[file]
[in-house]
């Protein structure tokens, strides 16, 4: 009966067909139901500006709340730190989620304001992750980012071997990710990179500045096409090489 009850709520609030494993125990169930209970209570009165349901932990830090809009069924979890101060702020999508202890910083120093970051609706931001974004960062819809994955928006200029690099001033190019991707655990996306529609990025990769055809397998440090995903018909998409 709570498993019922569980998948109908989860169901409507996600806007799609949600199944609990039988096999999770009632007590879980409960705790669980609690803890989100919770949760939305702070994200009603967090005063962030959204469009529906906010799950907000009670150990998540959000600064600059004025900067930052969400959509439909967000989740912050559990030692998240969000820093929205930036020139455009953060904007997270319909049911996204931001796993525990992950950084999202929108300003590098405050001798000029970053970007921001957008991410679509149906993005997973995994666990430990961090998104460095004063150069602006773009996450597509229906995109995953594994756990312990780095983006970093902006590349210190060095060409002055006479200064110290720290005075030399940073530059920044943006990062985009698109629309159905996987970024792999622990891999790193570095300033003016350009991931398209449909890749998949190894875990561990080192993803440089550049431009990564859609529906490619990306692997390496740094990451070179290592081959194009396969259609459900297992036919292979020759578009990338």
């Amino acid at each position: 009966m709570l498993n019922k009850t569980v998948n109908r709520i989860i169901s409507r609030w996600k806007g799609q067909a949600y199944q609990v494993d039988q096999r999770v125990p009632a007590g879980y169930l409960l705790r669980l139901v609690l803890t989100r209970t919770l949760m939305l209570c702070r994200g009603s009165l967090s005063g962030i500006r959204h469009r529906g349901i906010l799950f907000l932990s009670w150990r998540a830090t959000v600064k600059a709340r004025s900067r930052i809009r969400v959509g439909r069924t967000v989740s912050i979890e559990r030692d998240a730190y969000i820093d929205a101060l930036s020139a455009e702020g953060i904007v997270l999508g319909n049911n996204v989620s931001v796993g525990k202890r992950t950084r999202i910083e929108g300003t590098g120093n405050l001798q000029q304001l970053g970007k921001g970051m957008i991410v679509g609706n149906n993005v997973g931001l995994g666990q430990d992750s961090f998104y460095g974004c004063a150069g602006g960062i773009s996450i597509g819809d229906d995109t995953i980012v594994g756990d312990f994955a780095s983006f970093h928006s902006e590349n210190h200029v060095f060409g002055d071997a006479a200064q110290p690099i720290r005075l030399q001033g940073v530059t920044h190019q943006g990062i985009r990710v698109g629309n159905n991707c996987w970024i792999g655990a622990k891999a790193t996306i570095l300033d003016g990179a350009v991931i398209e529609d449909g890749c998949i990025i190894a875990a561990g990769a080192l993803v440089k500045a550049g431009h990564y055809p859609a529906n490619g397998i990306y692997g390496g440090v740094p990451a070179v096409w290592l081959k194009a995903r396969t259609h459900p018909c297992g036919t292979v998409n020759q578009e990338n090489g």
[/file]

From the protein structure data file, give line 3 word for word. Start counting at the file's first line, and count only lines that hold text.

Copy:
């Amino acid at each position: 009966m709570l498993n019922k009850t569980v998948n109908r709520i989860i169901s409507r609030w996600k806007g799609q067909a949600y199944q609990v494993d039988q096999r999770v125990p009632a007590g879980y169930l409960l705790r669980l139901v609690l803890t989100r209970t919770l949760m939305l209570c702070r994200g009603s009165l967090s005063g962030i500006r959204h469009r529906g349901i906010l799950f907000l932990s009670w150990r998540a830090t959000v600064k600059a709340r004025s900067r930052i809009r969400v959509g439909r069924t967000v989740s912050i979890e559990r030692d998240a730190y969000i820093d929205a101060l930036s020139a455009e702020g953060i904007v997270l999508g319909n049911n996204v989620s931001v796993g525990k202890r992950t950084r999202i910083e929108g300003t590098g120093n405050l001798q000029q304001l970053g970007k921001g970051m957008i991410v679509g609706n149906n993005v997973g931001l995994g666990q430990d992750s961090f998104y460095g974004c004063a150069g602006g960062i773009s996450i597509g819809d229906d995109t995953i980012v594994g756990d312990f994955a780095s983006f970093h928006s902006e590349n210190h200029v060095f060409g002055d071997a006479a200064q110290p690099i720290r005075l030399q001033g940073v530059t920044h190019q943006g990062i985009r990710v698109g629309n159905n991707c996987w970024i792999g655990a622990k891999a790193t996306i570095l300033d003016g990179a350009v991931i398209e529609d449909g890749c998949i990025i190894a875990a561990g990769a080192l993803v440089k500045a550049g431009h990564y055809p859609a529906n490619g397998i990306y692997g390496g440090v740094p990451a070179v096409w290592l081959k194009a995903r396969t259609h459900p018909c297992g036919t292979v998409n020759q578009e990338n090489g």